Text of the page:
Grassroots

Passionate people working together in a community to address injustices on a local, national, or international level. 

Ecofeminism

An easy way to explain ecofeminism is to define it as a meeting between gender and ecology  – “nature is a feminist issue”. Ecofeminism is a branch of feminism concerned with critically analysing and understanding the relationship between gender and the environment.
 
Like other branches of feminism, ecofeminists seek equality between all genders in society. Additionally, Ecofeminism critically examines and analyses the relationship between gender and our environment. When thinking about the key principle of Ecofeminism, political scientists have suggested the statement below could be considered an ‘informal slogan’ for ecofeminists:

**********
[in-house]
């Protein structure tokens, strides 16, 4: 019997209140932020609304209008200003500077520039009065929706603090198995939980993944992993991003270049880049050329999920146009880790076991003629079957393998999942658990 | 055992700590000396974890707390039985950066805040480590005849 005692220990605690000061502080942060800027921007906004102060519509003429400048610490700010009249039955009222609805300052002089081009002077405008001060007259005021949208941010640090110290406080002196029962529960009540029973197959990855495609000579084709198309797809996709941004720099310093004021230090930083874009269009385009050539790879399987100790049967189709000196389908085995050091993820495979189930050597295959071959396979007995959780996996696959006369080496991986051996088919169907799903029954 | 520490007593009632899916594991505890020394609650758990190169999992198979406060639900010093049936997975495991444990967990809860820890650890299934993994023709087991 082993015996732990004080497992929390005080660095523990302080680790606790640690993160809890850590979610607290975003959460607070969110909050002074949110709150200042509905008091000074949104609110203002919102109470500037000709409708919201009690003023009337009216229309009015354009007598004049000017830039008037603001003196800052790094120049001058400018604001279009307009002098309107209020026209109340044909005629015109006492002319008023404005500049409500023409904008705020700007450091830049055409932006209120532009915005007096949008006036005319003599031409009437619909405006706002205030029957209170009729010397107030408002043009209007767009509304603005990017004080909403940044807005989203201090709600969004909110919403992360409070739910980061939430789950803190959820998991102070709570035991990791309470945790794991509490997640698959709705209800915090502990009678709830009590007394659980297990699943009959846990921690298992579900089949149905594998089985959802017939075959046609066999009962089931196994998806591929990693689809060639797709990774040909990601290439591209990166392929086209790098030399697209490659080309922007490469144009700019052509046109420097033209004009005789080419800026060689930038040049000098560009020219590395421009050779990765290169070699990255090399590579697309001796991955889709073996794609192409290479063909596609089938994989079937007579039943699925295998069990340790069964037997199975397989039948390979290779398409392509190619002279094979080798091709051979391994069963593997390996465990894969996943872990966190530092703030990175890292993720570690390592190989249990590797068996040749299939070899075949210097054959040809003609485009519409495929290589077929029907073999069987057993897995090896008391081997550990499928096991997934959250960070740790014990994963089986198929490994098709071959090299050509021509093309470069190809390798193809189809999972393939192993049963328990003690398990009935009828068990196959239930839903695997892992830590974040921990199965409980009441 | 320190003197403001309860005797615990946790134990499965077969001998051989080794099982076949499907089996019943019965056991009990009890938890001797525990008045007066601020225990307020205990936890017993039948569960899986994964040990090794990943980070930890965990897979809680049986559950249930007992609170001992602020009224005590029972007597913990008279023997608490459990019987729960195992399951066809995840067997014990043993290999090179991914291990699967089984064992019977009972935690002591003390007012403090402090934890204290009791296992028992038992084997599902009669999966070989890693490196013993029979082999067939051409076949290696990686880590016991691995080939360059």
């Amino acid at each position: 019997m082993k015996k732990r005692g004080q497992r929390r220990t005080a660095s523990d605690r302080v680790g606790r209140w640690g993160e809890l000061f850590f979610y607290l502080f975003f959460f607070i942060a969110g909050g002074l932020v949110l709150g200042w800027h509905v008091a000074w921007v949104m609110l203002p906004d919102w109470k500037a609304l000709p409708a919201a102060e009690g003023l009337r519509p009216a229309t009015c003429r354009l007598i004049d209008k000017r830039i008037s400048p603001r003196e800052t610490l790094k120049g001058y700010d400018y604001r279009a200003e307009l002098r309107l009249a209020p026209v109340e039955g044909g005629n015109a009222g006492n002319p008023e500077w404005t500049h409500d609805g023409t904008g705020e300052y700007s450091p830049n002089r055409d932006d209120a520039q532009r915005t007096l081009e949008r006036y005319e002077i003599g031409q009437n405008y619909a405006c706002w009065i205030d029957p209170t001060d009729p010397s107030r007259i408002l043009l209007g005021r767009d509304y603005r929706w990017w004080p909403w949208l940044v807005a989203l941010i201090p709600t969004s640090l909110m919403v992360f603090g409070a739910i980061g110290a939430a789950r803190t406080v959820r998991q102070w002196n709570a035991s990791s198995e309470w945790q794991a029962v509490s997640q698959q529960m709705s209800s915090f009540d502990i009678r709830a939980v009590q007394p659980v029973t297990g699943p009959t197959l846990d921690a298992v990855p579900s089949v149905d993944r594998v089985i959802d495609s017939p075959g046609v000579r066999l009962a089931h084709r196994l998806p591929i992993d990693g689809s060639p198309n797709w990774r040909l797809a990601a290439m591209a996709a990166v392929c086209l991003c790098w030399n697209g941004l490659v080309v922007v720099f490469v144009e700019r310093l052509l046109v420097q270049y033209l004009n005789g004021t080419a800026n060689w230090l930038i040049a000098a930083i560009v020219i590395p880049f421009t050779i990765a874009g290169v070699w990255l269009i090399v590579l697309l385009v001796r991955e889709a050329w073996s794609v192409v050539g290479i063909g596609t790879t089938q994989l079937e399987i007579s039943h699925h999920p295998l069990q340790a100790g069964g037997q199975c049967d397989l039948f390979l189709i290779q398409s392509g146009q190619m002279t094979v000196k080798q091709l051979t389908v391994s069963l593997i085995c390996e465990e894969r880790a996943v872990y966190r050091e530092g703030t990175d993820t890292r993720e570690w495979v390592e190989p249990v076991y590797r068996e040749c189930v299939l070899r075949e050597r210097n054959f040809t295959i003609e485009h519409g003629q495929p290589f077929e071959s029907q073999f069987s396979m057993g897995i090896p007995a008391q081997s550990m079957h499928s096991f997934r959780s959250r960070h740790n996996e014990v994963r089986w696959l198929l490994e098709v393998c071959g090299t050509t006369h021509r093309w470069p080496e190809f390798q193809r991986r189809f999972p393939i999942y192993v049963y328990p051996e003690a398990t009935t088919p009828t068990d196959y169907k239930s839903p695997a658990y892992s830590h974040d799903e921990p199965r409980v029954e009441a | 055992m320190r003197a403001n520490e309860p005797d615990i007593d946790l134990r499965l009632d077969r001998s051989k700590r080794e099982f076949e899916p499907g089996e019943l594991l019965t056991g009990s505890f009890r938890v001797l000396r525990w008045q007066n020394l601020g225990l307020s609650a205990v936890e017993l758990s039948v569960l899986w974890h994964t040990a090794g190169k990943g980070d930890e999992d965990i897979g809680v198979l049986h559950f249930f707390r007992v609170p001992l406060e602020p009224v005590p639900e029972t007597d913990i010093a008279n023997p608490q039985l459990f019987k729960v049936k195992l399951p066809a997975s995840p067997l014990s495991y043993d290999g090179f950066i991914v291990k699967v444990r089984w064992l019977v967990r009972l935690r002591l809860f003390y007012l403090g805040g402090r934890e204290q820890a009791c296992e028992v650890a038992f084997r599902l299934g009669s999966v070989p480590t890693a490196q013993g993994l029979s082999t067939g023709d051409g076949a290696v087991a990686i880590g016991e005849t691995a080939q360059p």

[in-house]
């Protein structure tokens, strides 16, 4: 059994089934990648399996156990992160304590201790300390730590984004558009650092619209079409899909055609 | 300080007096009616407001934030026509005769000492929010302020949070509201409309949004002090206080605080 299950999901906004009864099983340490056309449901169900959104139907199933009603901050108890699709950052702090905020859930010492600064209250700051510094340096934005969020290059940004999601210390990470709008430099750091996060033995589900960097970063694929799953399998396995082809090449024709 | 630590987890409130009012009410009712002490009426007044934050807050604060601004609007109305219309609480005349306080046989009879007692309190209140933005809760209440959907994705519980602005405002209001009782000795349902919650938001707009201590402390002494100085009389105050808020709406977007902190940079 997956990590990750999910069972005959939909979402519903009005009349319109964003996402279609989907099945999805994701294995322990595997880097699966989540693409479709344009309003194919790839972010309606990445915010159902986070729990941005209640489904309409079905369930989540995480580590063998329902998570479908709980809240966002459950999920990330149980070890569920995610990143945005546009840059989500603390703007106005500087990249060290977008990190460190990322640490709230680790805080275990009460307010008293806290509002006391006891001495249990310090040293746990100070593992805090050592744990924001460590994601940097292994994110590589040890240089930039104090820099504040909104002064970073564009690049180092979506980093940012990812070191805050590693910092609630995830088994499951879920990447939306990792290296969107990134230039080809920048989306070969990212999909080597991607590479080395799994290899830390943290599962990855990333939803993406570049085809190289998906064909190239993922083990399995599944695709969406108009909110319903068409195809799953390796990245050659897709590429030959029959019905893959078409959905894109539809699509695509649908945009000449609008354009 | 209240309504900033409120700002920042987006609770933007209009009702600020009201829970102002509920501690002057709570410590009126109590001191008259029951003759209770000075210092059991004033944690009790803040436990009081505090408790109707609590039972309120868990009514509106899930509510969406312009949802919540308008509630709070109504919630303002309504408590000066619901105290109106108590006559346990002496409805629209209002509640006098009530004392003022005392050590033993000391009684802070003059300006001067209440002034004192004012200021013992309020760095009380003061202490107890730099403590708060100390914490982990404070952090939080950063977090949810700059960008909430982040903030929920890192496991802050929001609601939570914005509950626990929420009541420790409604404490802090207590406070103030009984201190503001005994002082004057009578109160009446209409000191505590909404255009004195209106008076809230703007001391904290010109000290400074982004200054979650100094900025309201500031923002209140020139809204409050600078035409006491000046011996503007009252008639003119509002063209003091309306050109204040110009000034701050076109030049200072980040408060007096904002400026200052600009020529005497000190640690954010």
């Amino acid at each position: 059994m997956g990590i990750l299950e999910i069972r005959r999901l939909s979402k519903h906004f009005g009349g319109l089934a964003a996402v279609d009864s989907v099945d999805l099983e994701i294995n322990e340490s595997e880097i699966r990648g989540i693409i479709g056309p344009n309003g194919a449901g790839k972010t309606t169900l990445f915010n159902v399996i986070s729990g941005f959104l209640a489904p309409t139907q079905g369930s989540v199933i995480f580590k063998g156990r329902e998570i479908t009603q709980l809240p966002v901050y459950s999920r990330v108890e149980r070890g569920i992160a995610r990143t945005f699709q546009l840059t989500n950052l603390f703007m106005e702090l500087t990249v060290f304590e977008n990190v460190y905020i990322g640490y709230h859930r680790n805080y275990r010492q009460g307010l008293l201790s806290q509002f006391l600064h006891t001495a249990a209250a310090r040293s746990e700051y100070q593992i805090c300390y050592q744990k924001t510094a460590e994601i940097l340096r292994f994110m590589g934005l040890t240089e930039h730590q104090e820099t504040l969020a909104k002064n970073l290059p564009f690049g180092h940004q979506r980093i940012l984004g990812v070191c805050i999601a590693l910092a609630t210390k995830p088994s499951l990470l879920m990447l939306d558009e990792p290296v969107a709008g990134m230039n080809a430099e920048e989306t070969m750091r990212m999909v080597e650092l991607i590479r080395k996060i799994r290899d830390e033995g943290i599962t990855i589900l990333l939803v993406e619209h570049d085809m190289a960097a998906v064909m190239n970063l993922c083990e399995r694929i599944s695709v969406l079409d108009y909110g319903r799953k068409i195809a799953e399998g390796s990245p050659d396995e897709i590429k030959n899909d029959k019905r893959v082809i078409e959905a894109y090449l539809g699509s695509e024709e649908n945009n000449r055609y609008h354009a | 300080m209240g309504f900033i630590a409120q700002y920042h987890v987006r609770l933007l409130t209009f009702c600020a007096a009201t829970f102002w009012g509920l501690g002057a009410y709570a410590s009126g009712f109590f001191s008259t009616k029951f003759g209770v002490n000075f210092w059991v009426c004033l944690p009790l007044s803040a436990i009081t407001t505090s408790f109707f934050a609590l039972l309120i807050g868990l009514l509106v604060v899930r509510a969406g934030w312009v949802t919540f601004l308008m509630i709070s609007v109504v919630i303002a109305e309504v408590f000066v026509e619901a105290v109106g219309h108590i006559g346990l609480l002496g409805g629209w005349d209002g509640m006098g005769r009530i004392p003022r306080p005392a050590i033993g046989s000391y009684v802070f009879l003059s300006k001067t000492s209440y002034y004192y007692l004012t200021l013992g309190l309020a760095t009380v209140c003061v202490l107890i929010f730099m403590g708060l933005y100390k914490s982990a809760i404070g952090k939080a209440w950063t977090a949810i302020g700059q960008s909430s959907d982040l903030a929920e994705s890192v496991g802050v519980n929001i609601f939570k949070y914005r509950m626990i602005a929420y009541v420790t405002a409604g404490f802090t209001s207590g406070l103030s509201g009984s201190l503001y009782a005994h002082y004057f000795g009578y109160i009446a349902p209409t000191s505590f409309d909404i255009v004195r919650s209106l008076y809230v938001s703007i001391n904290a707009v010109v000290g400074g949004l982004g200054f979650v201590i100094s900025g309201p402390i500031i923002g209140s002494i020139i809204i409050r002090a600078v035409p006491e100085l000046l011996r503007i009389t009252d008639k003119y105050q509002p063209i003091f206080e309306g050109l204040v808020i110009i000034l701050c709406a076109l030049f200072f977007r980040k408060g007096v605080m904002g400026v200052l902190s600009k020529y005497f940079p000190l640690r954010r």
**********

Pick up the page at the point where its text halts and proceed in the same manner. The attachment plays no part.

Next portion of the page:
Civic Action

Civic action can be defined as a form of citizenship practice consisting in mainly collective initiatives; enabling people to make sure legislators hear their voices; to building knowledge on important issues and take action through campaigns to change the behavior of public and private institutions; to citizens becoming more active members in their community. 

Environmental Liberation

As defined by Destiny Hodges, founder of Generation Green, environmental liberation is a connection of environmental justice and Black liberation. It’s the idea that “environmental justice, climate justice, and Black liberation can only be achieved together, and that Black liberation is liberation for everyone.”  
 
“In order to be a part of the environmental liberation movement, you must be antiracist, even anti-capitalist, and an abolitionist, because these systems can no longer exist [if we want to achieve environmental liberation]. It’s not a question of justice, it’s a question of freedom, of liberation, and what does our future look like?” Hodges explains. 

Radical Imagination